Nashville Scene Mention

Link to Online Article
March’s First Saturday events anticipate the spring art season
Crawl Space

by Joe Nolan
Saturday, 6-9 p.m. on Fifth Avenue Downtown

March is a good month for art and artists. On March 10 we’ll all spring our clocks forward, shake off our sunlight deprivation and psychologically prepare for spring and the busy art calendar that always accompanies it. This month’s First Saturday event features out-of-towners, newbies and a big announcement from a Nashville homeboy.

Craig Brabson is a native Nashvillian best known for the photographs of rusting metal he started snapping in the 1990s. These studies of color, texture and line are hanging in offices, institutions and homes all over the city. Brabson exhibits his work at fairs and festivals around the country, all the while creating new imagery back at home. Visitors to the opening celebration of the Craig Brabson Fine Art Photography Gallery in The Arcade should expect pictures of vintage signage, iconic Nashville cityscapes, architectural studies and at least a handful of painterly, colorful photographs of rust on metal. They should also expect a crowd.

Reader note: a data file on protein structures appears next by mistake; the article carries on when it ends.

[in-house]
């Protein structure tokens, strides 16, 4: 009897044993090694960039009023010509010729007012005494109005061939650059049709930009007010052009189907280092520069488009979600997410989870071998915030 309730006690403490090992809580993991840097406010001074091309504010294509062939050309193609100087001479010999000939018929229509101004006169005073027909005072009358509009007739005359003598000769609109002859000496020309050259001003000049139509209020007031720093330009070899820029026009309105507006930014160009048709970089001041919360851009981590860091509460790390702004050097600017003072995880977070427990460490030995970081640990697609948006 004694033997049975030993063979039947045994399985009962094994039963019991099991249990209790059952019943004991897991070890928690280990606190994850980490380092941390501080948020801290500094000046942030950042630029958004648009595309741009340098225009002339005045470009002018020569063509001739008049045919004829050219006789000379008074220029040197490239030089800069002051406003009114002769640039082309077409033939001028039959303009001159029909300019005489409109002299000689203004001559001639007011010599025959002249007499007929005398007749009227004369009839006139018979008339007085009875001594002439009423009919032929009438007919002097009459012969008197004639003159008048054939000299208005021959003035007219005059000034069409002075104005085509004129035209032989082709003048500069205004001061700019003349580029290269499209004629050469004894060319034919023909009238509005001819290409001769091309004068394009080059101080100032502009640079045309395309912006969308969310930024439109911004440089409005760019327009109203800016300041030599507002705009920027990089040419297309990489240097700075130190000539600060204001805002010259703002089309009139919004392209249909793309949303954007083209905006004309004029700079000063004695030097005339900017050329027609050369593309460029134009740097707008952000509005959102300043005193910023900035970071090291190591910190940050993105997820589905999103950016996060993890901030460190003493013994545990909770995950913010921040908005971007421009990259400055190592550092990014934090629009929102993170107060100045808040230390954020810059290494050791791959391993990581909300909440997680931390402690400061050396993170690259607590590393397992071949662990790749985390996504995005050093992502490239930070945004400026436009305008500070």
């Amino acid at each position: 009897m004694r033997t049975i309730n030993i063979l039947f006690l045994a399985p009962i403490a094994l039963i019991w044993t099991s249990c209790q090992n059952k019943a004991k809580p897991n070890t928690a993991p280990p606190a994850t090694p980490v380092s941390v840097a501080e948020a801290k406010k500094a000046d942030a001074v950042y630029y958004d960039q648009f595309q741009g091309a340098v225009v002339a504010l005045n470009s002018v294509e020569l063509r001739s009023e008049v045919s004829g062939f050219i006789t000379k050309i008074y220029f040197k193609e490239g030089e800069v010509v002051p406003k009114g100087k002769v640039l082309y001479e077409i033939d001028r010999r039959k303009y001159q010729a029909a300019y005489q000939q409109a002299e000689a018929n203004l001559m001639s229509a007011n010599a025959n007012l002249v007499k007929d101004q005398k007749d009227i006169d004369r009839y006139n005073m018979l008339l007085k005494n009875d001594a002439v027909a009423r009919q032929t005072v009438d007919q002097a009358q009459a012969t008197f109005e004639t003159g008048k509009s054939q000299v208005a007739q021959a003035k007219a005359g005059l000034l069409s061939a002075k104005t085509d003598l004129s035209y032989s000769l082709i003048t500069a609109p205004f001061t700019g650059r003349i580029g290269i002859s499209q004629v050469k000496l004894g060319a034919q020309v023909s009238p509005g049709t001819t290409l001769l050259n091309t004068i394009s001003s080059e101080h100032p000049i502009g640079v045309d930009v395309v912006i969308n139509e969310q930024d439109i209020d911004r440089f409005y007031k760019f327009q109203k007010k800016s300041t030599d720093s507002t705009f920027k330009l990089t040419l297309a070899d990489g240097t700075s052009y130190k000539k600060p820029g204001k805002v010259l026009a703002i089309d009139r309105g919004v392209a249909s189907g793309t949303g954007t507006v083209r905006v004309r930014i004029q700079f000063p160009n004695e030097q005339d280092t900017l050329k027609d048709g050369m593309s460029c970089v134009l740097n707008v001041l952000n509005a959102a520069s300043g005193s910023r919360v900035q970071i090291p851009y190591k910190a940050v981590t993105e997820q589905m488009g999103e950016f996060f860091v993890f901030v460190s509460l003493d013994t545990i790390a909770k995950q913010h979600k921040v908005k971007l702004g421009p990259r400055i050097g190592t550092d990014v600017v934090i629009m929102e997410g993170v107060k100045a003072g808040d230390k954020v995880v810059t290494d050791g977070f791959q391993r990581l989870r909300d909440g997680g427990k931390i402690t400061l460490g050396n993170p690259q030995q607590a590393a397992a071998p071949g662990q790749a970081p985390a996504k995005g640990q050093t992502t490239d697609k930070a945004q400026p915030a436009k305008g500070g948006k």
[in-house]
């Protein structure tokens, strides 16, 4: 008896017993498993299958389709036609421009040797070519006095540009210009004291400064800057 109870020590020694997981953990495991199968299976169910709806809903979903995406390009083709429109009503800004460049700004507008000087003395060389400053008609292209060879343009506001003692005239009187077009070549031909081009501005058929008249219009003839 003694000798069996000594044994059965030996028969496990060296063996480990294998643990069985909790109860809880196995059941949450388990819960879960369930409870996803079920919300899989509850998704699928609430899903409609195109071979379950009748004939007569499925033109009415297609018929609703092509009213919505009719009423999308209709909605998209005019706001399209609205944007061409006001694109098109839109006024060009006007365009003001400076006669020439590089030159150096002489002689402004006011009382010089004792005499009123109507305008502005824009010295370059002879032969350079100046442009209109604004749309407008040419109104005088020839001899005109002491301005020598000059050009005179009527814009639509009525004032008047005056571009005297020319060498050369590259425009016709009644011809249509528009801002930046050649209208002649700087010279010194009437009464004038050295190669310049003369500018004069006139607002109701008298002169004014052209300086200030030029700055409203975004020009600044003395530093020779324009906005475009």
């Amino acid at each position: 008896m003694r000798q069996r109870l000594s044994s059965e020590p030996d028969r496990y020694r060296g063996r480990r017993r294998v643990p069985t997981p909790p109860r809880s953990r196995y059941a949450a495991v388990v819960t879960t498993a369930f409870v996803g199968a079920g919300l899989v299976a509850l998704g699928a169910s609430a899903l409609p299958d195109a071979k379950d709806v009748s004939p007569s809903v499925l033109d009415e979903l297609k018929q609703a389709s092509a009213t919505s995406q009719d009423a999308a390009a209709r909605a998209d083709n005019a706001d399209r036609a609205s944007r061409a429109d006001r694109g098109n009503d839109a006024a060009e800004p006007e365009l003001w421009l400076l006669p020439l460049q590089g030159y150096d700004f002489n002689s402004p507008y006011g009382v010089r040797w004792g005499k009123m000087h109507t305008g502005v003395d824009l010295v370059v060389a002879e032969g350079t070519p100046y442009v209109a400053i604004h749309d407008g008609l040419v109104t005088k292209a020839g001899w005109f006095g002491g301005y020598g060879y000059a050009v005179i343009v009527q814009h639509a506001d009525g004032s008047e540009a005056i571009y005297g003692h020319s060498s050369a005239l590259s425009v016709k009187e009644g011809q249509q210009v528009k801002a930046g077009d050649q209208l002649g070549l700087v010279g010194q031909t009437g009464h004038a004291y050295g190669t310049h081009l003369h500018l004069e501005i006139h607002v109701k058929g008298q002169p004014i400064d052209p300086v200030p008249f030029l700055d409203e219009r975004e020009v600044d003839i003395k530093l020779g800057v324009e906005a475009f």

This month, Coop will be hosting installation artist Lisa Walcott in their space at The Arcade. Walcott’s work makes sophisticated statements about time and the joys and pains of the mundane, but it’s also accessible and full of humor. While I’m never exactly sure what to expect from a Coop installation, a visit to the artist’s website offers some clues: Walcott’s elements often move or operate in some way, as in the piece that includes an endlessly smoking cigarette, or the one with an ever-steaming cup of coffee. Another installation features a red rubber ball that’s strung to a spinning mechanical arm mounted in a gallery’s rafters. The precision of the setup creates the gravity-defying illusion of a self-bouncing ball while the monotonous sound of the rhythmic bouncing draws viewers into an acute awareness of the present moment. I’m hoping Walcott brings similar delights to Saturday’s Art Crawl.

Twist and Twist Etc. will be showing an exhibition of collaborative art by students from Antioch High School and Hillsboro High School. The Loop Project was organized by Cheekwood, and the students were facilitated by local painter Hans Schmitt Matzen and New York-based photographer Gieves Anderson.